Following the death Monday of Paul Allen, the billionaire co-creator of Microsoft, from complications of non-Hodgkin’s lymphoma, questions have been raised about the futures of the two sports franchises he owned — the NBA’s Portland Trail Blazers and the NFL’s Seattle Seahawks.
While a succession plan appears to be in place in Seattle, the Blazers’ situation is less clear.
Allen bought the basketball team for $70 million in 1988 and became one of the NBA’s most influential owners. Despite the smaller market, Allen was willing to use his tremendous wealth to spend generously, leading to several good teams: the Clyde Drexler-led squads that began his tenure, reaching the NBA Finals in 1990 and 1992; the one led by Rasheed Wallace and Scottie Pippen that took Shaquille O’Neal and Kobe Bryant’s Los Angeles Lakers to seven games in the 2000 Western Conference finals; the Brandon Roy-LaMarcus Aldridge-Greg Oden core that was derailed by injuries to Roy and Oden; and the latest iteration, which initially featured Aldridge but has shifted to Damian Lillard and C.J. McCollum.
What happens next for the franchise? Allen is the second NBA owner to die in 2018, following New Orleans Pelicans steward Tom Benson in March. Unlike that situation, though — when Benson’s wife, Gayle, immediately took control of the franchise and indicated she wanted things to remain that way — the future in Portland is more up in the air.
Allen had no wife or children, and his sister, Jody, reportedly isn’t interested in controlling the Blazers. Even if she were, the possibility of getting more than $1 billion for the team could be too good to pass up. Relocating the team, however, would be easier said than done.
The lease agreement the team has with the city of Portland runs through 2025, a source confirmed to The Washington Post, making it difficult for the franchise to leave soon. Even at that point, the league would have to approve moving a team from Portland — and recent evidence, specifically the fight to keep the Sacramento Kings in California’s capital earlier this decade, indicates the NBA would be reluctant to do so.
That is, in part, because of Allen’s hometown team, the Seattle SuperSonics, being sold by Starbucks magnate Howard Schultz to Oklahoma City businessman Clay Bennett in 2006 — only for Bennett to move the team to his hometown two years later.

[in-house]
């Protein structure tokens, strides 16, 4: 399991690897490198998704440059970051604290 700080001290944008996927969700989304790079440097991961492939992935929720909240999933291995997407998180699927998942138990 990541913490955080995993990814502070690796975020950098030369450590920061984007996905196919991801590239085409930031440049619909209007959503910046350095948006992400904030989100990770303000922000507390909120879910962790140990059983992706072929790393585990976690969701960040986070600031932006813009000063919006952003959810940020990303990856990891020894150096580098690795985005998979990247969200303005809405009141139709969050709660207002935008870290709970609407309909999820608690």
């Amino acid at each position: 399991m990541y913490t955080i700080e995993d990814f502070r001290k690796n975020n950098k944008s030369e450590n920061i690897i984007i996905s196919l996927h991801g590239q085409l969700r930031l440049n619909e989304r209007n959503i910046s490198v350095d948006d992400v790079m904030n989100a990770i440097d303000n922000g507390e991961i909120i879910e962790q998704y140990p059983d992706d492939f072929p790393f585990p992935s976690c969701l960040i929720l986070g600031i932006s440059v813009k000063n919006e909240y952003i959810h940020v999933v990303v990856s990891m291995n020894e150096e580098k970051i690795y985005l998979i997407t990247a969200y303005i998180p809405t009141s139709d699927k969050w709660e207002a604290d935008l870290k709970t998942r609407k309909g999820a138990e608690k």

There are several teams the NBA would be interested in relocating before even discussing Portland — specifically the aforementioned Pelicans and the Memphis Grizzlies. And by the time Portland’s lease would become an issue again, the league will have entered into a new television contract, and potentially have even seen expansion take place — further cutting into potential new homes for the franchise.
So while there can never be a guarantee that a team will stay put in such a situation, there are enough things working in favor of the Trail Blazers remaining in the Pacific Northwest.
Allen left a more structured arrangement with the Seahawks, because each NFL team is required to have an ownership succession plan on file with the league and to keep it updated. But league officials declined to say Tuesday, as owners opened their two-day fall meeting in New York, what that plan entails for the Seahawks. The team is expected to make that announcement, perhaps within the next few days.
There was some speculation within the NFL that ownership of the franchise could go to Allen’s sister. But there also were suggestions by some familiar with the situation that Allen’s teams instead could be used to fund his charitable endeavors, perhaps meaning a sale at some point. Even if the Seahawks eventually were sold, people within the league stressed, they would be expected to remain in Seattle.
One person familiar with the league’s inner workings said he doesn’t believe that anything will necessarily be resolved soon but added of the eventual outcome: “I would guess they’ll be sold.”
The Seahawks did not respond to a request for comment.
Bill Hilf, CEO of Vulcan Inc., Allen’s company, said in a written statement released Monday that there are “no changes imminent” for the teams owned by Allen. He did not provide details.
“Paul thoughtfully addressed how the many institutions he founded and supported would continue after he was no longer able to lead them,” Hilf said. “This isn’t the time to deal in those specifics as we focus on Paul’s family. We will continue to work on furthering Paul’s mission and the projects he entrusted to us. There are no changes imminent for Vulcan, the teams, the research institutes or museums.”